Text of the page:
Use this URL to cite or link to this record in EThOS: https://ethos.bl.uk/OrderDetails.do?uin=uk.bl.ethos.498774
Title: Design, synthesis and biological evaluation of novel PBD-heterocycle conjugates as potential transcription factor binding inhibitors
Author: Hawkins, Rachel Marina
ISNI:       0000 0004 2669 4784
Awarding Body: UCL (University College London)
Current Institution: University College London (University of London)
Date of Award: 2007
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Abstract:
Transcription factor binding sites in disease related genes are potential therapeutic targets for small molecules. This research project describes the solution phase chemical synthesis of a small library of PBD-heterocycle conjugates that bind in the minor groove of DNA and inhibit NF-Y binding. Pyrrolo[2,1-c][l,4]benzodiazepines recognise and covalently bind guanine residues in the minor groove of DNA resulting in antitumour and antibiotic activity. In addition, heterocyclic polyamides have exhibited sequence recognition properties via a non-covalent interaction. By varying the heterocycles used different sequences of DNA can be targeted. Heterocyclic polyamides comprised of two or three heterocycles were assembled in a combinatorial fashion from pyrrole, imidazole and thiazole building blocks. Heterocycles were coupled together using EDCI and DMAP followed by Hoc deprotection. Subsequent coupling cycles were repeated depending on the required polyamide length. The PBD building block synthesis was based on an approach reported by Fukuyama. However, it was discovered that the final step, a saponification, had produced a racemate. The introduction of THP and Alloc protecting groups allowed the successful synthesis of the enantiomerically pure PBD building block. The PBD was coupled to the heterocyclic polyamides and simultaneous Alloc/THP deprotections were performed to yield twenty-one active imine molecules. Finally, a series of assays were performed on the target compounds in order to assess the effect of different heterocycle combinations on biological activity. The assays investigated sequence recognition properties and DNA binding activity using footprinting and thermal denaturation techniques respectively. Functional assays were carried out to investigate the ability of the compounds to disrupt transcription factor binding. Cytotoxicity data using the K562 cell line and the NCI 60 human tumour cell line panel was also obtained. These assays allowed the molecules to be ranked and lead molecules were identified. A promising molecule, RMH041 (Py-Py-Im-PBD), exhibited impressive DNA binding affinity and the potential to inhibit NF-Y transcription factor binding. In conclusion, different combinations of heterocycles attached to the PBD unit significantly affect cytotoxicity, DNA binding affinity and the DNA sequence recognised.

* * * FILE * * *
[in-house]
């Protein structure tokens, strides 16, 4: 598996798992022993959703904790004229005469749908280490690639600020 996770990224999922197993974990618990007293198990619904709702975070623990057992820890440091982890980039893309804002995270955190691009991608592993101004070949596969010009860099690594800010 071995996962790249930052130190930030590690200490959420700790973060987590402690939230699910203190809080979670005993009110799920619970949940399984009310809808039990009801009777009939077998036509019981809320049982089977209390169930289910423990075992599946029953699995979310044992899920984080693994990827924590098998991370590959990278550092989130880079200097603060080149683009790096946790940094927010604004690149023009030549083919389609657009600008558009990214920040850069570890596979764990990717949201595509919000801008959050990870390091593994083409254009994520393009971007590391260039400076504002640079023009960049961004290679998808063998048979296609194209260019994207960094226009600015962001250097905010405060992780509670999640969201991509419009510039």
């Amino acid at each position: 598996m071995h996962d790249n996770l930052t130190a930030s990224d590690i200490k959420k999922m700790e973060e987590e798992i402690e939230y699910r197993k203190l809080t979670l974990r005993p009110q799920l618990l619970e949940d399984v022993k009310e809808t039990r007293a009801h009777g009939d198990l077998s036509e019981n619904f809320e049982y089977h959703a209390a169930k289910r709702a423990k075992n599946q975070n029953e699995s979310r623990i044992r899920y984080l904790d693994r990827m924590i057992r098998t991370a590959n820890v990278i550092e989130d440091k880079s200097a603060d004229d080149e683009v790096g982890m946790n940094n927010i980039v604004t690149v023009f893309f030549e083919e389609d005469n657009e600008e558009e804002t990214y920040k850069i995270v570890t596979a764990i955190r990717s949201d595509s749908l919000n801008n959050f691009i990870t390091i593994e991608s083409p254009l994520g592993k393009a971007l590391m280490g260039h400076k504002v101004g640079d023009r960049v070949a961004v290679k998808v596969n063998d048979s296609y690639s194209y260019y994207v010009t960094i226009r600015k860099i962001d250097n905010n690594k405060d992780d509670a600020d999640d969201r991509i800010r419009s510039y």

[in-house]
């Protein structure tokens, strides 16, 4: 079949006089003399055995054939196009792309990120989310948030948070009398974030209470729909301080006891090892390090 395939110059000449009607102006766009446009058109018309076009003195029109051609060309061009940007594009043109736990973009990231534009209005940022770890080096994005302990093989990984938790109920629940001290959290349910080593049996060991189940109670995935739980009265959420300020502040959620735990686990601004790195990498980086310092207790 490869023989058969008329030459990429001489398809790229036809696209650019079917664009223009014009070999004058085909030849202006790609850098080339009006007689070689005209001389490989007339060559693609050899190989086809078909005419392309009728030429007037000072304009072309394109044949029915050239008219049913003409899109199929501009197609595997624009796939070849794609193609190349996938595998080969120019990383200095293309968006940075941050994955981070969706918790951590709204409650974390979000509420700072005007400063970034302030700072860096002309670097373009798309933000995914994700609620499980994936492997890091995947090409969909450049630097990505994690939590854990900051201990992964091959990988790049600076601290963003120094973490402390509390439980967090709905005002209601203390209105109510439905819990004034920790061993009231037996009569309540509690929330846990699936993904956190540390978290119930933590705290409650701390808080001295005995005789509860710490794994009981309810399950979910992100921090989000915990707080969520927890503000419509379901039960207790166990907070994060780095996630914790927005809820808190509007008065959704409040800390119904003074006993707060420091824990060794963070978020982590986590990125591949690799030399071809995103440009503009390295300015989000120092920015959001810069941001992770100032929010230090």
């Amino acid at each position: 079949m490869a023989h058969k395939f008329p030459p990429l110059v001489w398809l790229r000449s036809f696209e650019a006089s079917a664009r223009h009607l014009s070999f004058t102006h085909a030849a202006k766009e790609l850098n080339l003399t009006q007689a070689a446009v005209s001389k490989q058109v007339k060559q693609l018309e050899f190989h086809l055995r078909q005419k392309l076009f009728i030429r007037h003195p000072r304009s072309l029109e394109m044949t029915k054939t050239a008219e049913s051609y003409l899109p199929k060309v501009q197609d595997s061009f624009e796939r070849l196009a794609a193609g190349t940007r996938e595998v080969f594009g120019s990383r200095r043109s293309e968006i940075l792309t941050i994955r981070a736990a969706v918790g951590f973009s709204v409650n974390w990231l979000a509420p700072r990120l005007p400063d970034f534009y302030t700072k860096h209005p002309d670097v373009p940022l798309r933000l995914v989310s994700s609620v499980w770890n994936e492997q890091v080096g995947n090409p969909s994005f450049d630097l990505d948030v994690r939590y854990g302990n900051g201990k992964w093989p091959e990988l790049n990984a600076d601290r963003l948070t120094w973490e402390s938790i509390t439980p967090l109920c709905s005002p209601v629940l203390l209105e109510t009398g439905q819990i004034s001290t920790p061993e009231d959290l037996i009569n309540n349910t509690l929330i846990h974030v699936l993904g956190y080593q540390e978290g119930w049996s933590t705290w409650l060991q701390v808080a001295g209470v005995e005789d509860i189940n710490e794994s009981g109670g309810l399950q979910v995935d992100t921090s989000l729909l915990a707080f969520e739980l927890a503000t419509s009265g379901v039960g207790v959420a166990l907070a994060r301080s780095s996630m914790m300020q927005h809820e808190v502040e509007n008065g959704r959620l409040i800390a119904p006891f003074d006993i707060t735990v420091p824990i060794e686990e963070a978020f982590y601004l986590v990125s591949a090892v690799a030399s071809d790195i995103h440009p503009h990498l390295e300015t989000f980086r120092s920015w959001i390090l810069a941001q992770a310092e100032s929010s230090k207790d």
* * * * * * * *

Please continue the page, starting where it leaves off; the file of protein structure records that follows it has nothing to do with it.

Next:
Supervisor: Not available Sponsor: Not available
Qualification Name: Thesis (Ph.D.) Qualification Level: Doctoral
EThOS ID: uk.bl.ethos.498774  DOI: Not available
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